frame. The stud walls and rafters are built on the ground as                     studs
rigid frame sections, then tilted into place and nailed to the               9. 38 x 184 mm keeper, 45° cove strip cut from 38
                                                                                 x 38 mm
sides of floor joists to form a strong framing unit. Wall                   10. 38 x 89 mm endwall stud and blocking notch in
sheathing is attached to the inside edges of the side wall studs                way of 3 and 14
to form a smooth surface so feed will flow properly. Endwall                11. 600 mm filler opening, one or both ends, door
sheathing is on the outside for better weather protection and                    of 18.5 mm plywood
appearance. Walls require 18 sheets of 9.5 mm plywood, the                  12. 38 x 89 roof support at endwalls and at 1200
                                                                                mm oc, 38 x 89 mm scab to inside of 7 at nailer
floor requires 2 sheets of 18.5 mm, the Aframe requires 4                        13
sheets of 12.5 mm, and 2 end doors can be made from one                     13. 38 x 89 mm nailers
more sheet of 18.5 mm. Aspen flakeboard sheathing (exterior                 14. 38 x 140 x 3000 mm rafters @ 1200 mm oc, 38
grade) may be substituted for the plywood wall sheathing by                     x 89 mm purlins @ 600 mm oc; 38 x 140 mm
                                                                                 face board, galv. steel roofing or (asphalt
increasing the thickness a little above that specified for                       shingles on 9.5 mm plywood sheathing)
plywood. In either case, two coats of a good latex-based pig-               15. 38 x 89 mm blocking between rafters, galv.
mented exterior wood stain will improve the appearance and                       joist hangers to rafters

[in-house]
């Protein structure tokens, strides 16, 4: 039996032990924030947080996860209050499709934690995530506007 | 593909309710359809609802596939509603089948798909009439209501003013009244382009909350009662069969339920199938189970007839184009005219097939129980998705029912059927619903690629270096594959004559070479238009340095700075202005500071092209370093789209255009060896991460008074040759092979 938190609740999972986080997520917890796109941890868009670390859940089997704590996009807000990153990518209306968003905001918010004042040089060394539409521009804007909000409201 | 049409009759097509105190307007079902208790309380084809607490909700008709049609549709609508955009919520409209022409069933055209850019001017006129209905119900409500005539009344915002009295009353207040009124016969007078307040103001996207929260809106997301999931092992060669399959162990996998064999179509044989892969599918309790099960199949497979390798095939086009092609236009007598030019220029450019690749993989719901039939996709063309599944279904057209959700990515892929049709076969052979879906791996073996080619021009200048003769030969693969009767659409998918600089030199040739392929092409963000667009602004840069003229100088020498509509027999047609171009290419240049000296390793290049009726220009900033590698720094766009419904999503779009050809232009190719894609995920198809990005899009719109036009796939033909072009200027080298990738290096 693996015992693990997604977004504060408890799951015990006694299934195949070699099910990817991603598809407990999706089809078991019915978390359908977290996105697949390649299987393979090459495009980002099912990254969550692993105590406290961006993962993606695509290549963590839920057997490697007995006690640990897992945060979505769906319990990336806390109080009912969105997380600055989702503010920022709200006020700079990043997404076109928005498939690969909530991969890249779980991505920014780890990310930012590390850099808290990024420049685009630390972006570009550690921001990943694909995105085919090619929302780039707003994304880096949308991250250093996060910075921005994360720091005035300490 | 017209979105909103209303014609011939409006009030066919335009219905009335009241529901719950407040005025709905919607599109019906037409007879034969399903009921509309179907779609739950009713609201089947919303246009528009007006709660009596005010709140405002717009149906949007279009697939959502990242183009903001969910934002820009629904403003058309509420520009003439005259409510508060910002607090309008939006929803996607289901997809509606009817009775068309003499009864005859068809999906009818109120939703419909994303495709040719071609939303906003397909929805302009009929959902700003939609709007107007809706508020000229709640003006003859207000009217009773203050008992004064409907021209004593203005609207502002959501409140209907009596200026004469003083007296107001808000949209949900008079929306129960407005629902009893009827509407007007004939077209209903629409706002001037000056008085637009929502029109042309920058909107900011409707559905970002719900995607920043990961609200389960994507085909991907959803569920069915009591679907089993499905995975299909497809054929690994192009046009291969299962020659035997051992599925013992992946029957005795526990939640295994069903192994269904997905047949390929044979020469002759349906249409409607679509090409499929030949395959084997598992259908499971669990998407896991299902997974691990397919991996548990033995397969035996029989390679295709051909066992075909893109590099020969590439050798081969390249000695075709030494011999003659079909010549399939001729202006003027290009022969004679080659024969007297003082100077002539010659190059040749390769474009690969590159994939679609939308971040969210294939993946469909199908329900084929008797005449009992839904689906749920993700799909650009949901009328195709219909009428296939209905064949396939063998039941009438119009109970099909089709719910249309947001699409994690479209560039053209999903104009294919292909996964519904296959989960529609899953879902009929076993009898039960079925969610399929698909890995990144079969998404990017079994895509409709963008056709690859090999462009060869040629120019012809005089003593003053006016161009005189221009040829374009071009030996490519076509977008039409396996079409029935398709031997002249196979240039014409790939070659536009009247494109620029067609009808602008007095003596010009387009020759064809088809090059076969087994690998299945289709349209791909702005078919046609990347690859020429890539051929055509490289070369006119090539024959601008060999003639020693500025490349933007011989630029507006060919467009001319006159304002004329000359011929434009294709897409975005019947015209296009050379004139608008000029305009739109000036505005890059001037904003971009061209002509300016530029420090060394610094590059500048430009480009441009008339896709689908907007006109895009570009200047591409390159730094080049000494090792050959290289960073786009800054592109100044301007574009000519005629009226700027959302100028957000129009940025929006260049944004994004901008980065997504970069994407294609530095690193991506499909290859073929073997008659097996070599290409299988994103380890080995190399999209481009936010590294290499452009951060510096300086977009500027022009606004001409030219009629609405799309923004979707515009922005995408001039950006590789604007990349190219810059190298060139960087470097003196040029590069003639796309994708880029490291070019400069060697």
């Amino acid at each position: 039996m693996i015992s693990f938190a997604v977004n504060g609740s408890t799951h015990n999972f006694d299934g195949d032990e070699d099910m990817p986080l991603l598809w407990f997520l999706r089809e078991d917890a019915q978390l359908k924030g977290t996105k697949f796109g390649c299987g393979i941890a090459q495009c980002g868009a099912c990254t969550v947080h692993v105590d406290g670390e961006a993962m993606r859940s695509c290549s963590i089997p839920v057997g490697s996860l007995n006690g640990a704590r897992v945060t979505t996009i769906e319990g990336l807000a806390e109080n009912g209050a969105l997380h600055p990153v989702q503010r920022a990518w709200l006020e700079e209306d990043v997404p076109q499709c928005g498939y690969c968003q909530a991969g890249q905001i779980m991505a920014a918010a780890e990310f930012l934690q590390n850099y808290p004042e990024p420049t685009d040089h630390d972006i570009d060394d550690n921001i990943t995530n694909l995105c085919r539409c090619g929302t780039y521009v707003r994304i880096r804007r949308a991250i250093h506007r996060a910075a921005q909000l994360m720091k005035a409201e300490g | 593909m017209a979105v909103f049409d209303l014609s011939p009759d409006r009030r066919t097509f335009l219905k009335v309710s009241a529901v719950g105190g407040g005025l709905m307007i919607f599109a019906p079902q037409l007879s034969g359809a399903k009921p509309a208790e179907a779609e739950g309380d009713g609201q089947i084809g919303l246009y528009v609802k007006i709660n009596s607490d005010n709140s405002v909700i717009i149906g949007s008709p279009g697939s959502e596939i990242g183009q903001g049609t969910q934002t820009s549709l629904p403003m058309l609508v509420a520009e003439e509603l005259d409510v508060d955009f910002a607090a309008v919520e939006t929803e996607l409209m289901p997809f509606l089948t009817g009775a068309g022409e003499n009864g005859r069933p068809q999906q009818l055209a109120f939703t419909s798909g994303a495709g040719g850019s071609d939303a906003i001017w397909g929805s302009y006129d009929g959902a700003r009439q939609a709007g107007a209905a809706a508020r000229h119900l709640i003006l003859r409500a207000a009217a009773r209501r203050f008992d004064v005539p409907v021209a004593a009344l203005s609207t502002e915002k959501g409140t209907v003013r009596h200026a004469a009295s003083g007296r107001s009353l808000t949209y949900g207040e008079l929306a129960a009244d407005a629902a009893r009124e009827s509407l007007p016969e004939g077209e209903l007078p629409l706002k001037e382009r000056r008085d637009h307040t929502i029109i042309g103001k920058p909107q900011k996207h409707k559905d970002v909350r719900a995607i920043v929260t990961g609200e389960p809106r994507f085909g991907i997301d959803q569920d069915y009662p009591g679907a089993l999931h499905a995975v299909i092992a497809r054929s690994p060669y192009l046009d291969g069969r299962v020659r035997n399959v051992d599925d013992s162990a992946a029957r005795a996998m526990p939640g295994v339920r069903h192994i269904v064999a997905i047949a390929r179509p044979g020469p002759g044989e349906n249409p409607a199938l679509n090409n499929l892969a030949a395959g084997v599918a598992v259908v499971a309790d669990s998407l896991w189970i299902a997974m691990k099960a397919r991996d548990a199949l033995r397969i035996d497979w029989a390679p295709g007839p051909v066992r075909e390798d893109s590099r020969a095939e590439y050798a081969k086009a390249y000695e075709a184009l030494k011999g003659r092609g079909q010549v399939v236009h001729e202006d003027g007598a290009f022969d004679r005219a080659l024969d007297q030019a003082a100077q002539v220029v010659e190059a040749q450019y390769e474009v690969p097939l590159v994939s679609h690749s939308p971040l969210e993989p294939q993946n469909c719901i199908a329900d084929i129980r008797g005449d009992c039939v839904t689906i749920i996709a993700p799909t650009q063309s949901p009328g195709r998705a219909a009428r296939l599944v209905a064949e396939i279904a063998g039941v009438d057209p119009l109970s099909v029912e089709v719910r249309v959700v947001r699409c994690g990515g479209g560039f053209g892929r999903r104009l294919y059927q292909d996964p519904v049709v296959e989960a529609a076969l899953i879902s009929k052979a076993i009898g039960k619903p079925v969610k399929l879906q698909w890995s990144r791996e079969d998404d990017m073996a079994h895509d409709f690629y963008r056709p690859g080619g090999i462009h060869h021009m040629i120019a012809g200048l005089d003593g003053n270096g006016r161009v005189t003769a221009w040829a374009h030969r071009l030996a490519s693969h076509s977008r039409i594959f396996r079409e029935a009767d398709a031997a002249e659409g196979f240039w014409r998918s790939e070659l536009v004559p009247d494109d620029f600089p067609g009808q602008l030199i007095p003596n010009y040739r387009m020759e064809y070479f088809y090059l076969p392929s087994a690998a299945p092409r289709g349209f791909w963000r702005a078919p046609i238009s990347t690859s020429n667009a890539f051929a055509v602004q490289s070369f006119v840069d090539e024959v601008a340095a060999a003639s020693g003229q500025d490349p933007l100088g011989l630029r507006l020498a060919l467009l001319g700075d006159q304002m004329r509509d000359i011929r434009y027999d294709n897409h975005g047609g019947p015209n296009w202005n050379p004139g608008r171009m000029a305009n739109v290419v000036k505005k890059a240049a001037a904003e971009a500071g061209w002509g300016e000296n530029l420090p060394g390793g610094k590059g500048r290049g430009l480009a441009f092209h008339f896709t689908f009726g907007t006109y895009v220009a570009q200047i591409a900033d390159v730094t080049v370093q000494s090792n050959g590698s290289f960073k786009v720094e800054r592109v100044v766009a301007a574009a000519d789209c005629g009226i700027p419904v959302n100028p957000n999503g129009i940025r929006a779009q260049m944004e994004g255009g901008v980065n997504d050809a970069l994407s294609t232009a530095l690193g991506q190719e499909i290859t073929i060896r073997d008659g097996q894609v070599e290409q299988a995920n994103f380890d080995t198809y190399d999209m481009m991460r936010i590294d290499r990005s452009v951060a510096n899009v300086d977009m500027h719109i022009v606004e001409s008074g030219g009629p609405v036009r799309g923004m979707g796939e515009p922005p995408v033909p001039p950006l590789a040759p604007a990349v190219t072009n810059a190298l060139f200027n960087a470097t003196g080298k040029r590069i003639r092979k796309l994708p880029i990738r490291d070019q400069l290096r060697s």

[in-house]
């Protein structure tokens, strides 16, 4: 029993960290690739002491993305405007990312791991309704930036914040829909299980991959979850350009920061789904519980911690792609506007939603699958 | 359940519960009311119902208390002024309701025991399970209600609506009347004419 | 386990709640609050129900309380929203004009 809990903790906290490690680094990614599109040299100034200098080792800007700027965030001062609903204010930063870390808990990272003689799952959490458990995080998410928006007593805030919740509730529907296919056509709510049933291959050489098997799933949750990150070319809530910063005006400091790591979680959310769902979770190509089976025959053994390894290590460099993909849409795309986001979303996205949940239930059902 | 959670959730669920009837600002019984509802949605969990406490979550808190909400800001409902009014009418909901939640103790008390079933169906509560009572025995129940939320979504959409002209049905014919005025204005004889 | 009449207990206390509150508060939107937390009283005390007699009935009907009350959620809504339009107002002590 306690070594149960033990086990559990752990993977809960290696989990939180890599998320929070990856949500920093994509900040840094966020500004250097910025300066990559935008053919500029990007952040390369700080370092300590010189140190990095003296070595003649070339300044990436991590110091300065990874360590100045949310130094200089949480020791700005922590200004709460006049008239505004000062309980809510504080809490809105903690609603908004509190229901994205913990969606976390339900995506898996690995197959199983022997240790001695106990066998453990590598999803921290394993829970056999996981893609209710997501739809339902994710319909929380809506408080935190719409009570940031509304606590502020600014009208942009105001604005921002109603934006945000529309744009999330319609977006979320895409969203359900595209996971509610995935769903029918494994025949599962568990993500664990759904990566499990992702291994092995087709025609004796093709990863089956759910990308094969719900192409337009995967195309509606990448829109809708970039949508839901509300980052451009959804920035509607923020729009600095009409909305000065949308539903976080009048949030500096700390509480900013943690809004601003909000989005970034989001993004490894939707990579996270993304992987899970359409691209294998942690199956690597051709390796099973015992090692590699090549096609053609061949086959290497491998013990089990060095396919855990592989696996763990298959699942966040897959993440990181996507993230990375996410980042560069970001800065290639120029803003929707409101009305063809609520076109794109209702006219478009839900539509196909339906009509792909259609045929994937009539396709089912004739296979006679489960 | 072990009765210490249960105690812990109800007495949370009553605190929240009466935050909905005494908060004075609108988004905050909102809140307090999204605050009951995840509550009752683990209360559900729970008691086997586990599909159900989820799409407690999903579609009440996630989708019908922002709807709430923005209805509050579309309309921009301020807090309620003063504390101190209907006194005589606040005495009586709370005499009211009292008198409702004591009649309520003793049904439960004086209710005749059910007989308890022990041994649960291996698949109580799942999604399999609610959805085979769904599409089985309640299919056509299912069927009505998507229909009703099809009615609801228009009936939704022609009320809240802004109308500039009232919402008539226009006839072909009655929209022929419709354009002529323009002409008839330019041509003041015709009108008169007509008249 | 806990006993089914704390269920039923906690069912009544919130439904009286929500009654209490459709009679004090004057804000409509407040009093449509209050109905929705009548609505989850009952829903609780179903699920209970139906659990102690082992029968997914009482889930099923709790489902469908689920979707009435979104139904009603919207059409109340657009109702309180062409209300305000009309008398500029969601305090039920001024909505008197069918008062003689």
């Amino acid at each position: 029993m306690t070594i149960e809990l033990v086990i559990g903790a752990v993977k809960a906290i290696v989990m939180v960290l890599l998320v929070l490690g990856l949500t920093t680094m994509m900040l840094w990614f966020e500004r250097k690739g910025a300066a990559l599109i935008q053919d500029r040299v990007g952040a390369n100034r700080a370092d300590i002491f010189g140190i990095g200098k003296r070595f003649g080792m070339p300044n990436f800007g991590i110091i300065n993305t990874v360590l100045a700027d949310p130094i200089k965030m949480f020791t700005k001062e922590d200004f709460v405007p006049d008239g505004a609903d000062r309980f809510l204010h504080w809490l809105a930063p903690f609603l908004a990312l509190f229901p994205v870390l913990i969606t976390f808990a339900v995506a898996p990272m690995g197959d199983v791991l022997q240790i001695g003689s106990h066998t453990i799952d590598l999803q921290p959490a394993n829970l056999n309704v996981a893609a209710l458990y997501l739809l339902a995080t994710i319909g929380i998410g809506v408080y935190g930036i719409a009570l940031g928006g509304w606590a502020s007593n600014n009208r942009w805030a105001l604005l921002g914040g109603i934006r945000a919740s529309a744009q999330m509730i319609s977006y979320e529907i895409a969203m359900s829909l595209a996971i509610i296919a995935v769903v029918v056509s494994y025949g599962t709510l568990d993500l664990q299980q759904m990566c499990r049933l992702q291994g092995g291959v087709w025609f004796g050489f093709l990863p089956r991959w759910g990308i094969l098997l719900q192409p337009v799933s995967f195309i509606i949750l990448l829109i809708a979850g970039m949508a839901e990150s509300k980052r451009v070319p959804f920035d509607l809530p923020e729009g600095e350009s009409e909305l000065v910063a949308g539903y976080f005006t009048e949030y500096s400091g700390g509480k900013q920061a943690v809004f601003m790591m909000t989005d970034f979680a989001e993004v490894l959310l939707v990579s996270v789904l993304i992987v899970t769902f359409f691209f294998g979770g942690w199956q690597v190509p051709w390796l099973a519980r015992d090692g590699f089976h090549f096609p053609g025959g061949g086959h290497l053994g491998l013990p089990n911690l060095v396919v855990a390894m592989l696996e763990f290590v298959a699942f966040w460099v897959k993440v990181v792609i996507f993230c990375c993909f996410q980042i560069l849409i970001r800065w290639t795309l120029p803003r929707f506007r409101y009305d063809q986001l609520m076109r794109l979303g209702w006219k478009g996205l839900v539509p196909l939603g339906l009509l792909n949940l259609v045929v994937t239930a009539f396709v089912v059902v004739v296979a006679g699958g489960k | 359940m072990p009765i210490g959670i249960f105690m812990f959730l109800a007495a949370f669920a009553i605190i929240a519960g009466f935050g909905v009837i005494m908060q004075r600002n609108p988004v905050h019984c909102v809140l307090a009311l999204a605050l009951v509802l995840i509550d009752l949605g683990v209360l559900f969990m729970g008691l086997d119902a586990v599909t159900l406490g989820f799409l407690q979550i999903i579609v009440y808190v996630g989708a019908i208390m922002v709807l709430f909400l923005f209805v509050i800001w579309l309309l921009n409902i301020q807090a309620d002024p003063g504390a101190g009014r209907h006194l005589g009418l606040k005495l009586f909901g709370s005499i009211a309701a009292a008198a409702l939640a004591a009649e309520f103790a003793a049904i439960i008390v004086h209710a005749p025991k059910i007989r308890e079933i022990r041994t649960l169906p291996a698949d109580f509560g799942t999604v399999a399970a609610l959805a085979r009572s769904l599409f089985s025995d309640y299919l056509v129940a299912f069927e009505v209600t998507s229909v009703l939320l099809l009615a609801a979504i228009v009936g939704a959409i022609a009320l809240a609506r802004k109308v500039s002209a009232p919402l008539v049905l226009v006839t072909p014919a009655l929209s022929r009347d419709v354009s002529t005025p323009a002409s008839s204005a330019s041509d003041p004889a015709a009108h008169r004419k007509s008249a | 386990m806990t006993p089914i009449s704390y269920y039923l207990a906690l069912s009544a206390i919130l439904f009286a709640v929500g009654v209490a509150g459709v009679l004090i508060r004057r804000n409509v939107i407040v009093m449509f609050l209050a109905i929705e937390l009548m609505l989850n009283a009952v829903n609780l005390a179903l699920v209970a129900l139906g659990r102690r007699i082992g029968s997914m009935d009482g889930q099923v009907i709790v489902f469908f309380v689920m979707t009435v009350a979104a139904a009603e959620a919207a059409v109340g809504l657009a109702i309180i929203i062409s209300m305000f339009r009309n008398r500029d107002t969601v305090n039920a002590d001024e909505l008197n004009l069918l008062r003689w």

durability of the outside end panelling and wood roof trim.                 16. 9.5 mm plywood cladding at endwalls; at
                                                                                 horizontal joints overlap 50 mm and clinch nails
                                                                            17. 1200 x 2400 x 9.5 mm plywood hopper sides,
The A  -frame floor helps to empty the self-feeder com pletely                   bottom lined with 600 mm flat galv. steel folded
with minimum labor. Plywood floor panels are cut through, to fit                 around bottom edge of plywood and rivetted
around each wall stud. The side openings are correct for cut                18. 9.5 mm plywood gussets both sides
feed; however this opening can be reduced in height for rations
containing some grain. If adjustable closure panels are added,
it is important they be on the outside of the wall sheathing,
between the studs, so they do not interfere with feed flow. The
inside wall surface must be as smooth as possible.

A large door in one or both ends gives easy access for filling
and for poking at the feed if it blocks up. The pipe neck rail is
over the front of the trough to conserve feed and to keep sheep
from walking in the trough.